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The Weekend Garden Outdoors Podcast

sodshow, garden podcast

The Sodshow Garden Podcast – every Friday – in iTunes, www.sodshow.com all good podcast stores.


Listen in MP3 format – or – As always you can rss the podcasts via iTunes or you can subscribe to the blog and listen to them right here. Missed last weeks garden podcast ?

On The Blog This Week:

Interesting snippets:

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And finally:

Straight from the European Union and more organic information:
DG ENV informed the Group about the EU Ecolabel scheme, which has been in place since 1992. The scheme has to be reviewed and the Commission has proposed appropriate amendments to the Regulation – and the Ecolabel scheme would now cover food and drink products as well. This will not be implemented now, but only after a study has been made by the end of 2011. The study will involve consumers and assess whether the Ecolabel will be compatible with the EU organic logo.
CIAA, IFOAM and COPA-COGECA expressed their concerns – including the major risk that consumers would be confused and misled and they called for some kind of communication strategy.
ECVC pointed out that the Ecolabel scheme has been used more traditionally and this calls for cautiousness and that the creation of a new scheme would not benefit anyone. In FairTrade’s view it would be essential not to devaluate the organic EU-logo. CIAA suggested that not only consumers become involved in the study but that the Commission
used other alternatives such as round table meetings. They also presented the argument that the study should not be rushed through with the sole purpose of carrying out new initiatives. EOCC addressed the certified system; separated or single out for the revised scheme.
DG ENV stated that the criteria will be improved and strengthened every 3-5 years and that the Commission was aware of the dilemma between fair trade end eco. The Chair concluded that the Group needs to be informed, so that the concerns can be addressed.

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Answers on a postcard and  have a great bank holiday weekend 😀

I Need A Something… ?

what do you think….?

Call. Coffee. Email. Or Comment….

Peter Donegan: award winning Irish gardener. Horticulturalist. Blogger. Writer. Talker. Human. Makes gardens.

Either or. Will always be happy and happy gardening 😀

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Irish Garden Radio – Podcast For The Weekend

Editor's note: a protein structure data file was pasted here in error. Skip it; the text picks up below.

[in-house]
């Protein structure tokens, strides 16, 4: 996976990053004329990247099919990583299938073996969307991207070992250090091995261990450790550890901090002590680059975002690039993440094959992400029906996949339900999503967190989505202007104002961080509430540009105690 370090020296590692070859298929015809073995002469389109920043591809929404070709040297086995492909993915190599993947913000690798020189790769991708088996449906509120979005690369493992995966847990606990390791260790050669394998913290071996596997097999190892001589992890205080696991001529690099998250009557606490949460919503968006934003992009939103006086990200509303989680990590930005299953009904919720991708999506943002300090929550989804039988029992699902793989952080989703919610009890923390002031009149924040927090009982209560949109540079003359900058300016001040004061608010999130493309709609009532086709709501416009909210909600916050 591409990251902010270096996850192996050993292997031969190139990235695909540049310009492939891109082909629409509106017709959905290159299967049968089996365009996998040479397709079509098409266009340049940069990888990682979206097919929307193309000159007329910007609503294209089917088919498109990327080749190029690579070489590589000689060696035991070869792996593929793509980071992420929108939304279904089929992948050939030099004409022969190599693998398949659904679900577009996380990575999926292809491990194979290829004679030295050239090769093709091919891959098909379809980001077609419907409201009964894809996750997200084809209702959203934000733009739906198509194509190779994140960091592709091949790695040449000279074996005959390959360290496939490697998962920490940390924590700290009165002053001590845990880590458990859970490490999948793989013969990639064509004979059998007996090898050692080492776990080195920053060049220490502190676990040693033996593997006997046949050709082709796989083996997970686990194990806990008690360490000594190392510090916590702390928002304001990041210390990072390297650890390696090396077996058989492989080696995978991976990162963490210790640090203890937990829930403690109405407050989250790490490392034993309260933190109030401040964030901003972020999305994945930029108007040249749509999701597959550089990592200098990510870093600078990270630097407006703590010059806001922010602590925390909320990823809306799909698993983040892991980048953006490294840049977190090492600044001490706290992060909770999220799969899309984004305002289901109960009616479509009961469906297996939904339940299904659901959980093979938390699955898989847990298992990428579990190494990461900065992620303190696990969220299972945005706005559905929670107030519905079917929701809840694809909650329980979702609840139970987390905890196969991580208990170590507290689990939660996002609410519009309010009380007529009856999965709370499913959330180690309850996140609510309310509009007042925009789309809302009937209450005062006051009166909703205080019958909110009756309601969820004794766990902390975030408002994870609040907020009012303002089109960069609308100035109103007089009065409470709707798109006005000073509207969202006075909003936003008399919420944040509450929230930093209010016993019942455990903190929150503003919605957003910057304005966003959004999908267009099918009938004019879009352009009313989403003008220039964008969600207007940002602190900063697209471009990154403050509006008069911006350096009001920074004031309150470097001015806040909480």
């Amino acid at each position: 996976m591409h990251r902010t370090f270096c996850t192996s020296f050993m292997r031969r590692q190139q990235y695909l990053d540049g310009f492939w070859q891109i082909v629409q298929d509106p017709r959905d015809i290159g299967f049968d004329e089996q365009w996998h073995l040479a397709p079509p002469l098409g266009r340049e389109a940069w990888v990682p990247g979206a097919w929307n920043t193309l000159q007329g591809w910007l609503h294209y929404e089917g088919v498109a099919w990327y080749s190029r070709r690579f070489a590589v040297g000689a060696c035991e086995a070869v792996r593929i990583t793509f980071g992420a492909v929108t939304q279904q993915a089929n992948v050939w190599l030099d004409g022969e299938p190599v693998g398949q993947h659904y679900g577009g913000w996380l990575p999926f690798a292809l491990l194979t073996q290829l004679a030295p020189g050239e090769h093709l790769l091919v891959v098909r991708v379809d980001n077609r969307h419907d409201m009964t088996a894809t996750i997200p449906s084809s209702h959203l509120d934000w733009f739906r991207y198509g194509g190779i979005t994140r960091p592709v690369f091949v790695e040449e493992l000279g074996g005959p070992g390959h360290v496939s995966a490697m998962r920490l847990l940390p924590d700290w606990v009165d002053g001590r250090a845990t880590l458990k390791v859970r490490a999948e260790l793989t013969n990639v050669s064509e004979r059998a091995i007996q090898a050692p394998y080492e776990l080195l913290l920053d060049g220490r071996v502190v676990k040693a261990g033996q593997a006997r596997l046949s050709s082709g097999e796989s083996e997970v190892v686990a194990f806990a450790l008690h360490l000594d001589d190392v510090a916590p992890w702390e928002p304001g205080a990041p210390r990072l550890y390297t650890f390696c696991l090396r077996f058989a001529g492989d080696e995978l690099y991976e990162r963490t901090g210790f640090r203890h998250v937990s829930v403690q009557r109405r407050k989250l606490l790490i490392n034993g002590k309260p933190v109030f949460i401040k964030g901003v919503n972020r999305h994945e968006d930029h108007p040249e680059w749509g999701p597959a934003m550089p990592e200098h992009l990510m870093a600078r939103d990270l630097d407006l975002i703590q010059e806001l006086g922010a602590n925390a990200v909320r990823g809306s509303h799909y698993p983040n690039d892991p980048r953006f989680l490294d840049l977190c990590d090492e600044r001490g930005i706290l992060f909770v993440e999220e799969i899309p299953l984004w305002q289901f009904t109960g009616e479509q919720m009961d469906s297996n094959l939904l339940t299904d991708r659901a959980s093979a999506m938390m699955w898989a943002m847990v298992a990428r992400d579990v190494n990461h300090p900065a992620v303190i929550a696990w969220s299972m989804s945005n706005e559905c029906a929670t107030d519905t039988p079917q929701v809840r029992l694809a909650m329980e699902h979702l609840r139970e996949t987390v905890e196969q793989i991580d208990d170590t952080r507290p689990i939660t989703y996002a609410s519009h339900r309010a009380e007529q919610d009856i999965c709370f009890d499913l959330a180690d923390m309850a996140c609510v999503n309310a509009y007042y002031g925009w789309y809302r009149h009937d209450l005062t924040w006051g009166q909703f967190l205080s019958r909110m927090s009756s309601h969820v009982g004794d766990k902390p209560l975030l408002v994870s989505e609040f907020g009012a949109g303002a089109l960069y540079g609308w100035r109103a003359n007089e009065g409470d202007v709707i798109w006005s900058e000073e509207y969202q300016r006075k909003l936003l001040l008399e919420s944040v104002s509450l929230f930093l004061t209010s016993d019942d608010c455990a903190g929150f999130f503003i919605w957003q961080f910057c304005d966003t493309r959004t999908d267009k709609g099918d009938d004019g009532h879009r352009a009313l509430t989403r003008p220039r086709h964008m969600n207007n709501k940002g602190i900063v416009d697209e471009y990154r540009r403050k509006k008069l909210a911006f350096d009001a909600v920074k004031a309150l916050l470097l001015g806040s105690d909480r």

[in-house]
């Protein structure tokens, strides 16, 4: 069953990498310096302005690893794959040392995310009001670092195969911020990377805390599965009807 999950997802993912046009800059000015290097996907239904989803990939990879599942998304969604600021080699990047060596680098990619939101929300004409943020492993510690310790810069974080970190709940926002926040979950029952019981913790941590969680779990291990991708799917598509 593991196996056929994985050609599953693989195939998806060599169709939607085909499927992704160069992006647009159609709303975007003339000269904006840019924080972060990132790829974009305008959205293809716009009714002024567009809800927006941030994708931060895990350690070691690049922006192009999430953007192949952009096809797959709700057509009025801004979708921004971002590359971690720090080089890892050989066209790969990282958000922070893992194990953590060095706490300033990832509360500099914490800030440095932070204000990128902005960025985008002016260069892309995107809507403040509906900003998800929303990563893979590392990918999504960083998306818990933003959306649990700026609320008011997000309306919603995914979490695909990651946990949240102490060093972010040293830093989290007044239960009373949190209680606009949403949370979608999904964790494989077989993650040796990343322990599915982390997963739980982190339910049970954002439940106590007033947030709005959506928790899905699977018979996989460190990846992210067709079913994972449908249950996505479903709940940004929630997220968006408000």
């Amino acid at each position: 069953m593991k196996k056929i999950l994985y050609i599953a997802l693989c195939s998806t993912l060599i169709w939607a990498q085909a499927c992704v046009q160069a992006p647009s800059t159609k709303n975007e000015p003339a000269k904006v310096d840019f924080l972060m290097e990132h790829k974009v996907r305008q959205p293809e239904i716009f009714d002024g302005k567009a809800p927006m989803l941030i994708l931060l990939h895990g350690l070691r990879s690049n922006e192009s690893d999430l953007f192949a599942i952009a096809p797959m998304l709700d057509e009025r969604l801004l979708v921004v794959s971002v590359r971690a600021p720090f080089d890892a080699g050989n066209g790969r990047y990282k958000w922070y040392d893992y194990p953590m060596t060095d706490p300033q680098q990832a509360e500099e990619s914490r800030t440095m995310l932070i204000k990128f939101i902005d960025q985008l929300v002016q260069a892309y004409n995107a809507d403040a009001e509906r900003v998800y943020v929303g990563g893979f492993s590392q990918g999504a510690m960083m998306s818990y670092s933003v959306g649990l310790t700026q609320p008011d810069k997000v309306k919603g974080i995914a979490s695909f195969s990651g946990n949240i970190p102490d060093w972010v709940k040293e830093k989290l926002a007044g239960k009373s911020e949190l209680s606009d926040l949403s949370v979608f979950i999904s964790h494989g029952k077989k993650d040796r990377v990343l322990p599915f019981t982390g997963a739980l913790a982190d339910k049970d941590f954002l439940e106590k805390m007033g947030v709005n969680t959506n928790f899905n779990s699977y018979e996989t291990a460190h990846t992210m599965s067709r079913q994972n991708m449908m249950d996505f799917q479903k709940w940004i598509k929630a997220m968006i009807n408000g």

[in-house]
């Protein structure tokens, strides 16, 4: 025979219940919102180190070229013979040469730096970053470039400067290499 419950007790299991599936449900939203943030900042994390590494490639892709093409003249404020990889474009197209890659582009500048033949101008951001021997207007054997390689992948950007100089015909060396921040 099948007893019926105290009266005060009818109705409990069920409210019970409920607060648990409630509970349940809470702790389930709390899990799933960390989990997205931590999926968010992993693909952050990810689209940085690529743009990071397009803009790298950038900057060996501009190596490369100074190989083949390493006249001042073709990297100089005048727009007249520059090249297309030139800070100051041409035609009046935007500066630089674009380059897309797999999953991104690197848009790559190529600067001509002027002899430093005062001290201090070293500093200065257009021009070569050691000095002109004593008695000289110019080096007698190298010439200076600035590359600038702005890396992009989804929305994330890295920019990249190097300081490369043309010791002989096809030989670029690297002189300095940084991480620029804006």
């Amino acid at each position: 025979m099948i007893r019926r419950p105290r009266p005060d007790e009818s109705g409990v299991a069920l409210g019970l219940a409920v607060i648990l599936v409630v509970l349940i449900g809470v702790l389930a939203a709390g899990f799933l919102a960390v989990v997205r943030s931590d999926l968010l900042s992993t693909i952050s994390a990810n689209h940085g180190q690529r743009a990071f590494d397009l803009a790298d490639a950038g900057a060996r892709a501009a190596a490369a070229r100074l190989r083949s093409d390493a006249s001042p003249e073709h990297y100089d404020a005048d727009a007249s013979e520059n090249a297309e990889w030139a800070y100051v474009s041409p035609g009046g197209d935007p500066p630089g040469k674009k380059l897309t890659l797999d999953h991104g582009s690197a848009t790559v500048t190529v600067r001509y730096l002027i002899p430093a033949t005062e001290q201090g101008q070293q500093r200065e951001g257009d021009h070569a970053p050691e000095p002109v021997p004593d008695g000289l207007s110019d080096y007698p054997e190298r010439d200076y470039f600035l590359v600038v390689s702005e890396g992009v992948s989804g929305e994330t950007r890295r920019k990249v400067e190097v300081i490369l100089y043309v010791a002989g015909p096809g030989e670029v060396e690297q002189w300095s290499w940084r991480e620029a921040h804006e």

sodshow, garden podcast

The Sodshow Garden Podcast – every Friday – in iTunes, www.sodshow.com all good podcast stores.

The garden podcast in MP3 or as always you can rss the podcasts via iTunes or you subscribe to the blog and listen to them right here. Missed last weeks garden podcast ?

Podcast links:

Events:

  • Trim haymaking festival takes place Friday 18th to Sunday 20th June. I’ll probably pop by on Sunday. I like the look of the thatch cottage village and the scythe cutting competition. Its €10 entry but free for kids. I don’t know if there is a charge on car parking ?
  • Richard Berney course on rain harvesting techniques @ Sonairte cost is €80 and it runs 10am-4pm
  • Sonairte also have a gardening and wildlife club for children aged 8 -12 starting this Saturday cost €15
  • Howth Peninsula Heritage Society Present: The Centenary of the Irish Countrywomen’s Association, a talk by Marie O’Toole, in the Howth Angling Centre, West Pier, Howth on Tuesday June 22nd, at 8 p.m. There is a €4 charge for non members
  • Rathbeggan Allotments, Saturday 26th June, is  a taste of the good life day. Special guest is Victoria Mary Clarke and she’ll be doing a demo on yoga for gardening from 2pm. Adults €12 children €8.50

Other:

  • an organic weedkiller via @greensideupveg
  • they took all the trees and put them in a tree museum via @treehugger
  • amazing trees from around the world – via @suzebert @planetd @andrewghayes
  • this from @elliebellie1986 and I asked…. it is real 😉

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  • I meant to put this up ages ago…. I’m so sorry Laura and I hope the parents Mimosa tree gets better…. 😉 Anyhow, Repak recently partnered with the 2nd year Marketing Students in Dublin Business School on an online communications project to promote Repak and recycling. Pretty cool idea and I not your average corporate video…. While you are there check out the repak blog. One of my favorites is the coffee powered car.

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12 New Plants To The Market – From Ireland

I have interviewed my good friend Pat Fitzgerald before. Twice actually.

But when a Kilkenny man brings 12 new plants to the market, already employs 35 people and exports [some as far as Japan] over 85% of all of his plants grown…. I think it’s more than news worthy. An Irish man selling Japanese style plants in Japan….? Add to that the fact that he’d be considered quite young in an Irish nursery business to have achieved what he has.

To horticulture, some of the plants have just come online, most have never been seen before and others have already award winning. For those not in the plant breeding business and for want of a better definition, put simply, somebody has invented these plants. More details on that below.

From a plant enthusiasts perspective, a picture is one thing. A video is another. Take a look and see what you think.

Pictures and descriptions are below.

  1. Carex oshimensis Evergreen is similar to the species form of the Oshima sedge from Japan with wonderful simple brown tipped abundances of flower in Spring. Almost 1 million Carex plants will be produced by Pat in 2010. Evergreen provides a simple natural and relaxing under planting or feature plant in containers and this from was selected for its more compact growth and depth of colour.